Improving Web Site's Design and Performance with Usability Testing
There is no formula or a template for creating the perfect Web site. There is also no secret formula to measure a Web site's success. An old-fashioned Web site can be enormously popular generating large sums of money for their owners. It is also possible that a Web site is a masterpiece of design generating many "wows" from its visitors. The question is; are both types of Web sites successful?
Aiming for perfection in the design of a Web site is an ongoing process where the ultimate goal is never within reach, but a process that can bring success in one form or the other to the web site's owner. One important part of this process is to constantly measure and test Web site's usability to ensure the Web site is performing.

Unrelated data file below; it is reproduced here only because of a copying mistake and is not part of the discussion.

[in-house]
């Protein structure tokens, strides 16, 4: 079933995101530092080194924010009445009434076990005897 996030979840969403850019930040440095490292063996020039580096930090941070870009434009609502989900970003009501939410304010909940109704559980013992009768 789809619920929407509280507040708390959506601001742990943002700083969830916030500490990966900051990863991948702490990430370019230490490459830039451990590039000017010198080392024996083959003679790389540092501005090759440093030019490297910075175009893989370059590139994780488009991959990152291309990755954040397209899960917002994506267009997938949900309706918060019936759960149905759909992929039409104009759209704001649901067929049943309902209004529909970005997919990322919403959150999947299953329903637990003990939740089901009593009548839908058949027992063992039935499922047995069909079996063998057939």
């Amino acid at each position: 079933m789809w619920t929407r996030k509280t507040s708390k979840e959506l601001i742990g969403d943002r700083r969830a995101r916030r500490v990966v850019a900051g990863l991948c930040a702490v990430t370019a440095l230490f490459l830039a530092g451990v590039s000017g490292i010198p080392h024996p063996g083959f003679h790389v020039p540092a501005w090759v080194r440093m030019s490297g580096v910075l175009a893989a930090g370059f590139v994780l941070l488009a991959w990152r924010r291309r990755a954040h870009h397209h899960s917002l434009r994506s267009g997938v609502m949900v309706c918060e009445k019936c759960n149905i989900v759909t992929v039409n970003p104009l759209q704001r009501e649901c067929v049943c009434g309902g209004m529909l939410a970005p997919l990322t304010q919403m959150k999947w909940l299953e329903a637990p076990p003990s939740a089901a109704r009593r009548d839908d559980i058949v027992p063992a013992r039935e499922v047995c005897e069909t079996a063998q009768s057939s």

Usability testing with users includes methods such as direct or indirect observation, interviews, surveys and questionnaires. These methods require a lot of planning and involve time-consuming tasks such as finding a suitable group of potential users.
Technological advances have made it possible to test Web site's usability by observing actions of actual users while visiting a Web site and programmatically collect information that is useful for improving the Web site's design and performance. This is probably the most commonly used method for usability testing today.
Below you will find links on information and tools for usability testing.